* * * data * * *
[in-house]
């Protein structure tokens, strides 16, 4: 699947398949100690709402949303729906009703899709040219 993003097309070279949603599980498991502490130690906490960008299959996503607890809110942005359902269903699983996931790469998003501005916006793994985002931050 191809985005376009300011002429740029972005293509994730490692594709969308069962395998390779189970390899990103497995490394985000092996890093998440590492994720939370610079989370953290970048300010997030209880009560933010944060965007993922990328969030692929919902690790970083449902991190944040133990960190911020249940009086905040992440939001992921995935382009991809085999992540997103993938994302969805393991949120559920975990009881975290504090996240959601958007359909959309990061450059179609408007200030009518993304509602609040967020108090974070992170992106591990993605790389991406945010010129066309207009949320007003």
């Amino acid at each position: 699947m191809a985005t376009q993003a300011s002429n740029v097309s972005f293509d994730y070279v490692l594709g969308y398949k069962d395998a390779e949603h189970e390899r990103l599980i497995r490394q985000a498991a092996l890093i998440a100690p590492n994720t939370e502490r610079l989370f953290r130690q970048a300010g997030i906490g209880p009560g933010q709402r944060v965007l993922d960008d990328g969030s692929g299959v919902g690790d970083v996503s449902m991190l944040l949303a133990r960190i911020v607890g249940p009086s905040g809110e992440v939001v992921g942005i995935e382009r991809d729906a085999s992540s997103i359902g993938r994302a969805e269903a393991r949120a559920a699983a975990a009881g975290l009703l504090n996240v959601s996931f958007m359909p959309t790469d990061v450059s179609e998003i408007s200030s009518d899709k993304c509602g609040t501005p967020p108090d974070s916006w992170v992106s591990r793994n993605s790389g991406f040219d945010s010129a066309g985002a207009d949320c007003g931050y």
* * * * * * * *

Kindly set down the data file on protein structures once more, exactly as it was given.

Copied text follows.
[in-house]
């Protein structure tokens, strides 16, 4: 699947398949100690709402949303729906009703899709040219 993003097309070279949603599980498991502490130690906490960008299959996503607890809110942005359902269903699983996931790469998003501005916006793994985002931050 191809985005376009300011002429740029972005293509994730490692594709969308069962395998390779189970390899990103497995490394985000092996890093998440590492994720939370610079989370953290970048300010997030209880009560933010944060965007993922990328969030692929919902690790970083449902991190944040133990960190911020249940009086905040992440939001992921995935382009991809085999992540997103993938994302969805393991949120559920975990009881975290504090996240959601958007359909959309990061450059179609408007200030009518993304509602609040967020108090974070992170992106591990993605790389991406945010010129066309207009949320007003």
């Amino acid at each position: 699947m191809a985005t376009q993003a300011s002429n740029v097309s972005f293509d994730y070279v490692l594709g969308y398949k069962d395998a390779e949603h189970e390899r990103l599980i497995r490394q985000a498991a092996l890093i998440a100690p590492n994720t939370e502490r610079l989370f953290r130690q970048a300010g997030i906490g209880p009560g933010q709402r944060v965007l993922d960008d990328g969030s692929g299959v919902g690790d970083v996503s449902m991190l944040l949303a133990r960190i911020v607890g249940p009086s905040g809110e992440v939001v992921g942005i995935e382009r991809d729906a085999s992540s997103i359902g993938r994302a969805e269903a393991r949120a559920a699983a975990a009881g975290l009703l504090n996240v959601s996931f958007m359909p959309t790469d990061v450059s179609e998003i408007s200030s009518d899709k993304c509602g609040t501005p967020p108090d974070s916006w992170v992106s591990r793994n993605s790389g991406f040219d945010s010129a066309g985002a207009d949320c007003g931050y």